Humidity and condensation leave behind the moisture that mold spores need to germinate and grow.
Make sure to always use the vents fans in the bathroom when showering, as well as using the hood fan in the kitchen when you are cooking.
Clean & Dry Washing Machine
If your RV has a washing machine, make sure it is thoroughly dry after every use.
If you do happen to notice musty odors or other signs of mold you should use the washing machine’s self-cleaning mode, or follow the cleaning instructions in the owner’s manual.
Dry Clothes Outside Or In A Dryer
If you hand wash clothes or your RV doesn’t have a dryer, always make sure to dry your laundry and hand towels outside.
Not only will they dry faster, but they will prevent mold spores from potentially colonizing your laundry in your RVs living area, where they can later spread.
Use Dehumidifiers & Desiccants
When you are traveling consider plugging in a low-power mini dehumidifier this will capture ambient humidity and reduce the moisture levels that mold spores need to germinate and develop into an active colony.
When you aren’t using your RV, or if you don’t want to use power from the house batteries for a dehumidifier, you can use desiccants.
This could be painter’s desiccant or you might be able to find hanger desiccant bags in the closet section of a box hardware store.
Just keep in mind that all desiccants have a limited lifespan and need to be replaced every two to four weeks depending on the local humidity levels.
Update, Upgrade Or Maintain Your Air Conditioner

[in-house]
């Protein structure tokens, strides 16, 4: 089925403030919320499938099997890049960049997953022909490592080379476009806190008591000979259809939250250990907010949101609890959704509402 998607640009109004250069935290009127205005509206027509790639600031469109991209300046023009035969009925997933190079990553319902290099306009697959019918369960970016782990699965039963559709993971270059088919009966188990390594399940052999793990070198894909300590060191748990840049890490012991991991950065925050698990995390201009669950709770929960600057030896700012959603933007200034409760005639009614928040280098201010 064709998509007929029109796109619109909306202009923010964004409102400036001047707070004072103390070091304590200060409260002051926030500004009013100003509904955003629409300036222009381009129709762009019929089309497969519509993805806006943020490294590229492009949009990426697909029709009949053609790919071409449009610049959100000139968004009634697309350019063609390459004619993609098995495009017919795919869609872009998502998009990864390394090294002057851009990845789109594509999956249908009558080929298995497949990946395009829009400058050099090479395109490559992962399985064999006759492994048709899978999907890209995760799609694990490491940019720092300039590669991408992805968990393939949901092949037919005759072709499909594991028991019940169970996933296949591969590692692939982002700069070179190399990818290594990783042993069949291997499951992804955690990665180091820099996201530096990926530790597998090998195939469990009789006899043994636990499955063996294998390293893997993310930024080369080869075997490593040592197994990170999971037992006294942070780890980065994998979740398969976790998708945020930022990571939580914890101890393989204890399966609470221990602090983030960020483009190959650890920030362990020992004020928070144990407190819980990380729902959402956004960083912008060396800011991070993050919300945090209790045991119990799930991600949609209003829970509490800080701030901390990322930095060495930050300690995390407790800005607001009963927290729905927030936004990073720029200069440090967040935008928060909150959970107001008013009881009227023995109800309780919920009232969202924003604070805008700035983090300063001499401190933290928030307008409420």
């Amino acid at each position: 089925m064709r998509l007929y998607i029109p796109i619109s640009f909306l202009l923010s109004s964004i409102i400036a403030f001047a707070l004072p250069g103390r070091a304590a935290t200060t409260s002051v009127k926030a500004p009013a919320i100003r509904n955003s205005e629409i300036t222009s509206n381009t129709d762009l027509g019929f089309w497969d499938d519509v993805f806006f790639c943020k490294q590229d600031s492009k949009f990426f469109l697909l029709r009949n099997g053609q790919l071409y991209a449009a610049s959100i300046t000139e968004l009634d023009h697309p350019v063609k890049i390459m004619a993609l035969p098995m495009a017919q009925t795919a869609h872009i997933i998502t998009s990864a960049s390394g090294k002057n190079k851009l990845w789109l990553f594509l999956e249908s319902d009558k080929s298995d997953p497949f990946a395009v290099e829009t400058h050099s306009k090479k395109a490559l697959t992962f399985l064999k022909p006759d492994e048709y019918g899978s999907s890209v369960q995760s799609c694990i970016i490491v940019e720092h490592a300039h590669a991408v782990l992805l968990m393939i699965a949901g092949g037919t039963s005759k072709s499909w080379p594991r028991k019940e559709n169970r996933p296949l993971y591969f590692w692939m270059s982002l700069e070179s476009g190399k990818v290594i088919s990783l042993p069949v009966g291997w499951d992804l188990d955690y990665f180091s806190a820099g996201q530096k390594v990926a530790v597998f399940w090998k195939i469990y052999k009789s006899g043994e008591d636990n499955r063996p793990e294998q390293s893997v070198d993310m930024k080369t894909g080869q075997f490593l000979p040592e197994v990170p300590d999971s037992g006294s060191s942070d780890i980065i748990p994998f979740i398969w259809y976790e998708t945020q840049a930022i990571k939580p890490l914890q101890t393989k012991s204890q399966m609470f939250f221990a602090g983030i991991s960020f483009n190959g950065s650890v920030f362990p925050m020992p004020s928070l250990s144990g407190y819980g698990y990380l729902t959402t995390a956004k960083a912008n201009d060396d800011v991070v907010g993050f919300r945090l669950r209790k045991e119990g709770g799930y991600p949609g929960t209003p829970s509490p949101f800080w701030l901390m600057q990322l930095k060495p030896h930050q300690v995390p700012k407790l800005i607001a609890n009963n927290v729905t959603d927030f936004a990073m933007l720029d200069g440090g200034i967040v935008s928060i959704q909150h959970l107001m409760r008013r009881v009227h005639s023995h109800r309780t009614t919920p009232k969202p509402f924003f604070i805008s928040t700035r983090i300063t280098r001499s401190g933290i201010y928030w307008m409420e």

Air conditioners help to pull humidity out of the air, which can limit the moisture levels that mold spores need to colonize.
If your RV’s rooftop air conditioner is out of date, overtaxed, or poorly maintained it can fail to remove a sufficient amount of humidity.
At the same time, an over-taxed air conditioner is also prone to condensation issues. This can concentrate water leading to a mold problem near your air conditioner or in the vents.
Getting your RV’s rooftop air conditioner tuned up, or upgrading to a model with a higher BTU rating will help prevent these problems.
It will also help keep your RV’s interior nice and cool while limiting moisture in the primary living areas.
Clean Carpets & Wipe Surfaces
Ambient humidity that settled on carpets or builds upon porous materials like woodwork and trim can let trace amounts of mold develop when your RV isn’t in use.
Wiping down surfaces with a disinfectant wipe and vacuuming carpeting with a HEPA filter vacuum cleaner before you leave on a trip will help prevent disturbing mold spores from getting airborne while you travel.
Repair Water Leaks
Water leaks are all too common in the roof and ceilings of older RVs. Even a tiny leak in a corner can let a large volume of water into your attic and other areas that you can’t easily see.
This creates a prime breeding ground for mold, that can then spread out to infest the interior of your RV.
Address All Plumbing Problems Promptly
Even a minor leak from a drain gooseneck can produce enough water for mold to colonize.
Especially if the plumbing leak soaked some wood. You should also be suspicious of past water leaks from things like a cracked waterline as they can soak the wood deeply.
Then when temperatures warm up that damp woodwork can turn into a prime breeding ground for mold spores.
How To Remove Mold From RV Walls And Ceilings
Once mold gets into an RV, it can be hard to truly get all traces of it out.